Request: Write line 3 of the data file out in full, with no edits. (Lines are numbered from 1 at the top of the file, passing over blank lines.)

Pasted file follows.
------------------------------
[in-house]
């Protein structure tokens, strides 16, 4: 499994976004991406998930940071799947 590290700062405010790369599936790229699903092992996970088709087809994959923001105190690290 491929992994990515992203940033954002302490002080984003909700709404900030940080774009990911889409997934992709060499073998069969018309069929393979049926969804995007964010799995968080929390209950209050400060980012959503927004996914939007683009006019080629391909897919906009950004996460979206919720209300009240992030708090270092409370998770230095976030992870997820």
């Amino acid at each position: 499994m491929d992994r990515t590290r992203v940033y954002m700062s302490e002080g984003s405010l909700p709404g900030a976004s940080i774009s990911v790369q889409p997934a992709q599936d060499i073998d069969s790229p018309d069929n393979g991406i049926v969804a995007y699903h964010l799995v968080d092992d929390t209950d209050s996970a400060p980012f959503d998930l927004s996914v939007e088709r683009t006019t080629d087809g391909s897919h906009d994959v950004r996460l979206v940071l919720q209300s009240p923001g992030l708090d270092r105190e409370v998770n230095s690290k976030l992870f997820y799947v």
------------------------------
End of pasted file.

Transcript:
């Amino acid at each position: 499994m491929d992994r990515t590290r992203v940033y954002m700062s302490e002080g984003s405010l909700p709404g900030a976004s940080i774009s990911v790369q889409p997934a992709q599936d060499i073998d069969s790229p018309d069929n393979g991406i049926v969804a995007y699903h964010l799995v968080d092992d929390t209950d209050s996970a400060p980012f959503d998930l927004s996914v939007e088709r683009t006019t080629d087809g391909s897919h906009d994959v950004r996460l979206v940071l919720q209300s009240p923001g992030l708090d270092r105190e409370v998770n230095s690290k976030l992870f997820y799947v």